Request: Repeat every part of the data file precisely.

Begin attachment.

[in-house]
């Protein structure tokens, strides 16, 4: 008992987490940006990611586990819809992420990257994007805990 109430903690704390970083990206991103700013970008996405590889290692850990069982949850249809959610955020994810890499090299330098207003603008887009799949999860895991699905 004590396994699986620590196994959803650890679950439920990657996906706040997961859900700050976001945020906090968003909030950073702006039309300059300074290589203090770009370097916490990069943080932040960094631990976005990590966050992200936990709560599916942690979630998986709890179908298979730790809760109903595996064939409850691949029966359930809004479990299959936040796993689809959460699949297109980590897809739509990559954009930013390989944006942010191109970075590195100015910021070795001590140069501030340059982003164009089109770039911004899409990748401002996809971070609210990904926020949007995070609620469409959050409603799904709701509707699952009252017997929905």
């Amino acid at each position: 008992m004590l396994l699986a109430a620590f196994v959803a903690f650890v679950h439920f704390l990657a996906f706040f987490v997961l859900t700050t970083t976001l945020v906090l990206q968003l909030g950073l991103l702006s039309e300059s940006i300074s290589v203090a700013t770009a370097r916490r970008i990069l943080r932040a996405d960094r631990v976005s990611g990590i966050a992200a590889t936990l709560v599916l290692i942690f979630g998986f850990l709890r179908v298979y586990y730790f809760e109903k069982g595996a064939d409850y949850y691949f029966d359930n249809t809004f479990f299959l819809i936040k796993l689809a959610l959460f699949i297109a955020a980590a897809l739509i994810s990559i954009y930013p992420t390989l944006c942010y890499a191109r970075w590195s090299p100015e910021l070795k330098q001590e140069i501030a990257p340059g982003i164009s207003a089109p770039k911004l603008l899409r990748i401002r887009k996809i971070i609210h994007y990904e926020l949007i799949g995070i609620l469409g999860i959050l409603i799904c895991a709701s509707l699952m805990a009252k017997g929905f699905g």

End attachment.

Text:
[in-house]
């Protein structure tokens, strides 16, 4: 008992987490940006990611586990819809992420990257994007805990 109430903690704390970083990206991103700013970008996405590889290692850990069982949850249809959610955020994810890499090299330098207003603008887009799949999860895991699905 004590396994699986620590196994959803650890679950439920990657996906706040997961859900700050976001945020906090968003909030950073702006039309300059300074290589203090770009370097916490990069943080932040960094631990976005990590966050992200936990709560599916942690979630998986709890179908298979730790809760109903595996064939409850691949029966359930809004479990299959936040796993689809959460699949297109980590897809739509990559954009930013390989944006942010191109970075590195100015910021070795001590140069501030340059982003164009089109770039911004899409990748401002996809971070609210990904926020949007995070609620469409959050409603799904709701509707699952009252017997929905």
């Amino acid at each position: 008992m004590l396994l699986a109430a620590f196994v959803a903690f650890v679950h439920f704390l990657a996906f706040f987490v997961l859900t700050t970083t976001l945020v906090l990206q968003l909030g950073l991103l702006s039309e300059s940006i300074s290589v203090a700013t770009a370097r916490r970008i990069l943080r932040a996405d960094r631990v976005s990611g990590i966050a992200a590889t936990l709560v599916l290692i942690f979630g998986f850990l709890r179908v298979y586990y730790f809760e109903k069982g595996a064939d409850y949850y691949f029966d359930n249809t809004f479990f299959l819809i936040k796993l689809a959610l959460f699949i297109a955020a980590a897809l739509i994810s990559i954009y930013p992420t390989l944006c942010y890499a191109r970075w590195s090299p100015e910021l070795k330098q001590e140069i501030a990257p340059g982003i164009s207003a089109p770039k911004l603008l899409r990748i401002r887009k996809i971070i609210h994007y990904e926020l949007i799949g995070i609620l469409g999860i959050l409603i799904c895991a709701s509707l699952m805990a009252k017997g929905f699905g």